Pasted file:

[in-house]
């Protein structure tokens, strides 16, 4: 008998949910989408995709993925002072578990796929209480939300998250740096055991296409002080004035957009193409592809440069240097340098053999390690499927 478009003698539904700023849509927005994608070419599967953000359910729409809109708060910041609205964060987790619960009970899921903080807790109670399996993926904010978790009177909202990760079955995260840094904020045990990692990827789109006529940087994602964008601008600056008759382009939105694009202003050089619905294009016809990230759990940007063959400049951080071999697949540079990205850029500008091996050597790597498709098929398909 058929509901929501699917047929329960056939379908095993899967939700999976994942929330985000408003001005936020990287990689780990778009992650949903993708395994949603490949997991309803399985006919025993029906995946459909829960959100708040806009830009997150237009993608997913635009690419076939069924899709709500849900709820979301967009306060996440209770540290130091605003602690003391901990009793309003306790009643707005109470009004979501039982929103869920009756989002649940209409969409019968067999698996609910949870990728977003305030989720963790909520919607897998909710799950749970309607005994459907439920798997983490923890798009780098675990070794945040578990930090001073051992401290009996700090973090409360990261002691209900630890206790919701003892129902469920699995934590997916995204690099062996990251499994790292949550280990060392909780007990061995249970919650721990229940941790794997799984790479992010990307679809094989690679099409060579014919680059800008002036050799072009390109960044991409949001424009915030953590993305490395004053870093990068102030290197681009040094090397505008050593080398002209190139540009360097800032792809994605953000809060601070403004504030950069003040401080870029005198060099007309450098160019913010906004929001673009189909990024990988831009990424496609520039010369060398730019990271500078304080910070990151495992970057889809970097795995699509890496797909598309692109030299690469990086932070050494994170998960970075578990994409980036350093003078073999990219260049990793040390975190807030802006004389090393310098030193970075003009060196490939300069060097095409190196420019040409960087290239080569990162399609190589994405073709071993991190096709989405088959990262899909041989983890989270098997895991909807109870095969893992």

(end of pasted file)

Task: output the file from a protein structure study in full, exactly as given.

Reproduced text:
[in-house]
């Protein structure tokens, strides 16, 4: 008998949910989408995709993925002072578990796929209480939300998250740096055991296409002080004035957009193409592809440069240097340098053999390690499927 478009003698539904700023849509927005994608070419599967953000359910729409809109708060910041609205964060987790619960009970899921903080807790109670399996993926904010978790009177909202990760079955995260840094904020045990990692990827789109006529940087994602964008601008600056008759382009939105694009202003050089619905294009016809990230759990940007063959400049951080071999697949540079990205850029500008091996050597790597498709098929398909 058929509901929501699917047929329960056939379908095993899967939700999976994942929330985000408003001005936020990287990689780990778009992650949903993708395994949603490949997991309803399985006919025993029906995946459909829960959100708040806009830009997150237009993608997913635009690419076939069924899709709500849900709820979301967009306060996440209770540290130091605003602690003391901990009793309003306790009643707005109470009004979501039982929103869920009756989002649940209409969409019968067999698996609910949870990728977003305030989720963790909520919607897998909710799950749970309607005994459907439920798997983490923890798009780098675990070794945040578990930090001073051992401290009996700090973090409360990261002691209900630890206790919701003892129902469920699995934590997916995204690099062996990251499994790292949550280990060392909780007990061995249970919650721990229940941790794997799984790479992010990307679809094989690679099409060579014919680059800008002036050799072009390109960044991409949001424009915030953590993305490395004053870093990068102030290197681009040094090397505008050593080398002209190139540009360097800032792809994605953000809060601070403004504030950069003040401080870029005198060099007309450098160019913010906004929001673009189909990024990988831009990424496609520039010369060398730019990271500078304080910070990151495992970057889809970097795995699509890496797909598309692109030299690469990086932070050494994170998960970075578990994409980036350093003078073999990219260049990793040390975190807030802006004389090393310098030193970075003009060196490939300069060097095409190196420019040409960087290239080569990162399609190589994405073709071993991190096709989405088959990262899909041989983890989270098997895991909807109870095969893992």